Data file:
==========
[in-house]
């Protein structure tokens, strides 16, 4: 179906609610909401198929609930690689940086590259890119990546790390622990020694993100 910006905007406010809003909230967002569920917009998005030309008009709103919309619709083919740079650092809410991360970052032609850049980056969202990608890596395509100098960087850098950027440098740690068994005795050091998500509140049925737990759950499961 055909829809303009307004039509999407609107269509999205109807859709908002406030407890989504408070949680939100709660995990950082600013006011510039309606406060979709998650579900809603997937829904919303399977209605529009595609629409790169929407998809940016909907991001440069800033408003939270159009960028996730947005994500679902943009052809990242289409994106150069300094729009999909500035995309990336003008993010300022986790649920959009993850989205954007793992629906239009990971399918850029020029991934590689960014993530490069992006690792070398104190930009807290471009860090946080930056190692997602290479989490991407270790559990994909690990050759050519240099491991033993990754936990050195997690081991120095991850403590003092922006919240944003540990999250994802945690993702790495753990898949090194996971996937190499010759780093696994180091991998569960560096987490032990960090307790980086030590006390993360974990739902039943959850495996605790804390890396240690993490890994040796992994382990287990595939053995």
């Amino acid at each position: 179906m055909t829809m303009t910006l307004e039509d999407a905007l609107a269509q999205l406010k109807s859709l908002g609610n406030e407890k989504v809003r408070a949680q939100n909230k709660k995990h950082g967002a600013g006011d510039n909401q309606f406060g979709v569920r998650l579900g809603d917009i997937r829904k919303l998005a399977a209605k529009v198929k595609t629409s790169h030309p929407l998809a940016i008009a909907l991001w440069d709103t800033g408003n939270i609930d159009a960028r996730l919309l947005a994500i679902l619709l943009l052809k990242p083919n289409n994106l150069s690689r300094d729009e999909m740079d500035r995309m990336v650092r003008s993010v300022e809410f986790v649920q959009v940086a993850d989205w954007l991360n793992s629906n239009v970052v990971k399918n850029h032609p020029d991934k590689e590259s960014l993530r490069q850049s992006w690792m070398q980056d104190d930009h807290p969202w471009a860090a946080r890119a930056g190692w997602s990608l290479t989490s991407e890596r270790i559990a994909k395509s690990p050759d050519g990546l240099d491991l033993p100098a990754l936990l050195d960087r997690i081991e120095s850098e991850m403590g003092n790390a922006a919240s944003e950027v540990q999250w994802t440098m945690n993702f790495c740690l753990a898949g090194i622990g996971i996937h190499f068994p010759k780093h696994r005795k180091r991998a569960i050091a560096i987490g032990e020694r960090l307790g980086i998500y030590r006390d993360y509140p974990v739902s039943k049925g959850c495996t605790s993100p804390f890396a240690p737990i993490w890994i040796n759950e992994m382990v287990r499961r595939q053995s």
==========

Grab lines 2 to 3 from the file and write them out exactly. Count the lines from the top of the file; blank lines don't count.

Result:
């Protein structure tokens, strides 16, 4: 179906609610909401198929609930690689940086590259890119990546790390622990020694993100 910006905007406010809003909230967002569920917009998005030309008009709103919309619709083919740079650092809410991360970052032609850049980056969202990608890596395509100098960087850098950027440098740690068994005795050091998500509140049925737990759950499961 055909829809303009307004039509999407609107269509999205109807859709908002406030407890989504408070949680939100709660995990950082600013006011510039309606406060979709998650579900809603997937829904919303399977209605529009595609629409790169929407998809940016909907991001440069800033408003939270159009960028996730947005994500679902943009052809990242289409994106150069300094729009999909500035995309990336003008993010300022986790649920959009993850989205954007793992629906239009990971399918850029020029991934590689960014993530490069992006690792070398104190930009807290471009860090946080930056190692997602290479989490991407270790559990994909690990050759050519240099491991033993990754936990050195997690081991120095991850403590003092922006919240944003540990999250994802945690993702790495753990898949090194996971996937190499010759780093696994180091991998569960560096987490032990960090307790980086030590006390993360974990739902039943959850495996605790804390890396240690993490890994040796992994382990287990595939053995």
């Amino acid at each position: 179906m055909t829809m303009t910006l307004e039509d999407a905007l609107a269509q999205l406010k109807s859709l908002g609610n406030e407890k989504v809003r408070a949680q939100n909230k709660k995990h950082g967002a600013g006011d510039n909401q309606f406060g979709v569920r998650l579900g809603d917009i997937r829904k919303l998005a399977a209605k529009v198929k595609t629409s790169h030309p929407l998809a940016i008009a909907l991001w440069d709103t800033g408003n939270i609930d159009a960028r996730l919309l947005a994500i679902l619709l943009l052809k990242p083919n289409n994106l150069s690689r300094d729009e999909m740079d500035r995309m990336v650092r003008s993010v300022e809410f986790v649920q959009v940086a993850d989205w954007l991360n793992s629906n239009v970052v990971k399918n850029h032609p020029d991934k590689e590259s960014l993530r490069q850049s992006w690792m070398q980056d104190d930009h807290p969202w471009a860090a946080r890119a930056g190692w997602s990608l290479t989490s991407e890596r270790i559990a994909k395509s690990p050759d050519g990546l240099d491991l033993p100098a990754l936990l050195d960087r997690i081991e120095s850098e991850m403590g003092n790390a922006a919240s944003e950027v540990q999250w994802t440098m945690n993702f790495c740690l753990a898949g090194i622990g996971i996937h190499f068994p010759k780093h696994r005795k180091r991998a569960i050091a560096i987490g032990e020694r960090l307790g980086i998500y030590r006390d993360y509140p974990v739902s039943k049925g959850c495996t605790s993100p804390f890396a240690p737990i993490w890994i040796n759950e992994m382990v287990r499961r595939q053995s």